Striving to Make our Relationship with Nature More Harmonious – Eritrea Ministry Of Information – Eritrea Embassy Geneva, Switzerland

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Although Eritrea is certainly far from the largest in terms of geographic area (covering a total area of more than 124,000 km²), it has a very diverse flora and fauna, both on land and in the sea. Among the country’s most important ecosystems are the coastal marine and island ecosystems of the Red Sea. The waters off Eritrea’s large constellation of islands and its extensive coastline – which at approximately 3,300 km long (inclusive of its more than 350 islands) makes it one of the longest in all of Africa – contain over 1,100 fish species and 44 genera of hard coral, resulting in one of the highest recorded levels of endemism and species diversity for a water body. Remarkably, around 18 percent of fish species and 20 percent of coral species are reported to be endemic to these waters. As well, between 380-400 kms of the Eritrean mainland and islands coastlines are occupied by mangrove forests, with three of the seven mangrove species present in the Red Sea found along the Eritrean coast.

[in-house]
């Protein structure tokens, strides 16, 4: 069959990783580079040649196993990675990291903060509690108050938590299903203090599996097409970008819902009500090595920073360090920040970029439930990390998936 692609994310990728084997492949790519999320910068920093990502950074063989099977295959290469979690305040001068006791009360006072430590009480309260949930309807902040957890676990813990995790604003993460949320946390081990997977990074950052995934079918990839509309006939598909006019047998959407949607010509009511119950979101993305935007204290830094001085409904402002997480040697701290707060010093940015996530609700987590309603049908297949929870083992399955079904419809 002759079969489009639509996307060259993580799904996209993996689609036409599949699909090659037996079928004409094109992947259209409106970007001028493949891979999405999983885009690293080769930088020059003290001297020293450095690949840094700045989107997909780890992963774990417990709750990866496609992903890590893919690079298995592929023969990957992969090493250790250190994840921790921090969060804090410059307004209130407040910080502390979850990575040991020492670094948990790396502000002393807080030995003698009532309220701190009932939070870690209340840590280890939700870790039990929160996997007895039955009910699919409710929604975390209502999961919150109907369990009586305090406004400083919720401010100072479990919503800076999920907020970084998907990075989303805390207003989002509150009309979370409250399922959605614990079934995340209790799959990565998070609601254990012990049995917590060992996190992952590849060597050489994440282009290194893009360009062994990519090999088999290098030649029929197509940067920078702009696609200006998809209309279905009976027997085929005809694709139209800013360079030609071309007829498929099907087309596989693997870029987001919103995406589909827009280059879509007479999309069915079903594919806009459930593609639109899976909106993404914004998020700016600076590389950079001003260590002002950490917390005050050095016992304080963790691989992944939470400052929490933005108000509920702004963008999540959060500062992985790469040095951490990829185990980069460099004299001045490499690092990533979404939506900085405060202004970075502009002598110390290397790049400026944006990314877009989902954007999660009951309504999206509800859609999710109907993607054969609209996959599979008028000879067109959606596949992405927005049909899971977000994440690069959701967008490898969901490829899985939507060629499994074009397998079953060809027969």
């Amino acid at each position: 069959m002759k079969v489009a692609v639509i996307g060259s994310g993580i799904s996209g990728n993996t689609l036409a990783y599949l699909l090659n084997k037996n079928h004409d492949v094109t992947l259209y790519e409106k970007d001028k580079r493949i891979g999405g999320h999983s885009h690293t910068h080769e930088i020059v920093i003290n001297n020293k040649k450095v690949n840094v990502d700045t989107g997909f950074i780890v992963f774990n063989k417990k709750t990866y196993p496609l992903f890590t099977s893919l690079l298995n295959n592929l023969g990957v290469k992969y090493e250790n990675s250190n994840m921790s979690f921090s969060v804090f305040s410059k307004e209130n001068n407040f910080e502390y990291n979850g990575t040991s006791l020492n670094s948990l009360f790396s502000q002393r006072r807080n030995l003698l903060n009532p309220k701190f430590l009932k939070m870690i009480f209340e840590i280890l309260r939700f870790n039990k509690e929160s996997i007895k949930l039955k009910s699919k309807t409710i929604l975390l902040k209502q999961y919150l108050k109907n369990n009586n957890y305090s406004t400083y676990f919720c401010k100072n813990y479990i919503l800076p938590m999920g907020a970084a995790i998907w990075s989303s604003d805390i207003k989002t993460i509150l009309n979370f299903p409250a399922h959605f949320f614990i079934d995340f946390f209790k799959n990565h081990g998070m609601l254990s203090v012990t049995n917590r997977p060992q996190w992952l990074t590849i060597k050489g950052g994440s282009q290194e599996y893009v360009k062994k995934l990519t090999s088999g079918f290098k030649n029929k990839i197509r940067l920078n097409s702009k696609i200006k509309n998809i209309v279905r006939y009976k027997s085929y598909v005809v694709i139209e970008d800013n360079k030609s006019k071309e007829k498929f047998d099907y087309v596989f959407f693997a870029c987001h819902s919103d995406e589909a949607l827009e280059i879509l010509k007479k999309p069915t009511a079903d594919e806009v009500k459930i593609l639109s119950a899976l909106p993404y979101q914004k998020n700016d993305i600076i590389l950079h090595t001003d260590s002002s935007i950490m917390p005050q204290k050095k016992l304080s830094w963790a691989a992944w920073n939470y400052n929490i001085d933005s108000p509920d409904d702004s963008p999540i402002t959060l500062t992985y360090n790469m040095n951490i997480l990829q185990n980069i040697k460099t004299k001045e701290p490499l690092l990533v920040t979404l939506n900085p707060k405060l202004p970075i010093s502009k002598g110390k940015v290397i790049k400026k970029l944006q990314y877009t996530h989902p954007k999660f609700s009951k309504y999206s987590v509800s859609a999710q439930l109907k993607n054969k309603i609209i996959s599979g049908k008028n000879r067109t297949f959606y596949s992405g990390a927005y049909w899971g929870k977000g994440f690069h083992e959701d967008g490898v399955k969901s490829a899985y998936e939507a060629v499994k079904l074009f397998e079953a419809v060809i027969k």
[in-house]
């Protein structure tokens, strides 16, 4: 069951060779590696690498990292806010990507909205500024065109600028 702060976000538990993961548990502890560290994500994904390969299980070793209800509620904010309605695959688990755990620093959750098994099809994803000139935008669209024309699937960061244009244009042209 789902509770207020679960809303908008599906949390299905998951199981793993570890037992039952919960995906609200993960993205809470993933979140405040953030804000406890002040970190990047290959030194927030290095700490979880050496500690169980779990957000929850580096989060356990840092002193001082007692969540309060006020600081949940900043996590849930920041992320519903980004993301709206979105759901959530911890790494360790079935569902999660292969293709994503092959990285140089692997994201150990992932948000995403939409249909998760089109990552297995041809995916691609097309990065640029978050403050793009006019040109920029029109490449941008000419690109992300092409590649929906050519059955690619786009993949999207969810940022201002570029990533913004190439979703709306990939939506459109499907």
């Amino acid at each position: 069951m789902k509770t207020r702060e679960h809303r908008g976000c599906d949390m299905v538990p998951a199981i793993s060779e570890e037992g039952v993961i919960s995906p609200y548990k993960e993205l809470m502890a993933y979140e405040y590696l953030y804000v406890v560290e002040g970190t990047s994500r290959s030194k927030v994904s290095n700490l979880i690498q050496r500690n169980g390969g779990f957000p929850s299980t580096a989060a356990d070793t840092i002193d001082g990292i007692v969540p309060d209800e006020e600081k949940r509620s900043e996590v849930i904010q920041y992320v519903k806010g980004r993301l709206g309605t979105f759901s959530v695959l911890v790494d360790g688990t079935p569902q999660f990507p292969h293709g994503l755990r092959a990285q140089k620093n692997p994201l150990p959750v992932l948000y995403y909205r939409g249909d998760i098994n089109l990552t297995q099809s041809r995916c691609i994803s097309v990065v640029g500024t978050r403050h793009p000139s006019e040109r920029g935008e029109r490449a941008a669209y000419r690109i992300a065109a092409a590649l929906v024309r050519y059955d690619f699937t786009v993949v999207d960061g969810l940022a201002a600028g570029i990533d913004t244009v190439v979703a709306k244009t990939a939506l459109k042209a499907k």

Turning to land, Eritrea has a unique northern African elephant population, and the world’s only viable population of free-ranging African wild ass (donkey). The country is also home to a number of other globally rare and endangered species, such as the Nubian Ibex and several gazelles (Dorcas and Soemmering). Several years ago, a long-missing gazelle species, the Eritrean Gazelle, was also rediscovered after nearly 90 years.

In addition, while a number of surveys are ongoing, it is believed that there are between 550-600 bird species in Eritrea (comprising a mix of resident and regular seasonal migrants). In recent years, studies have also recorded more than 10 reptile species (mainly lizards) in Eritrea. Excitingly, one species of amphibian, the Asmara Toad, previously thought to be extinct was rediscovered less than a decade ago, while the Eritrea Side-neck Turtle, a species found only in Eritrea and that had been feared extinct, was observed again several years ago.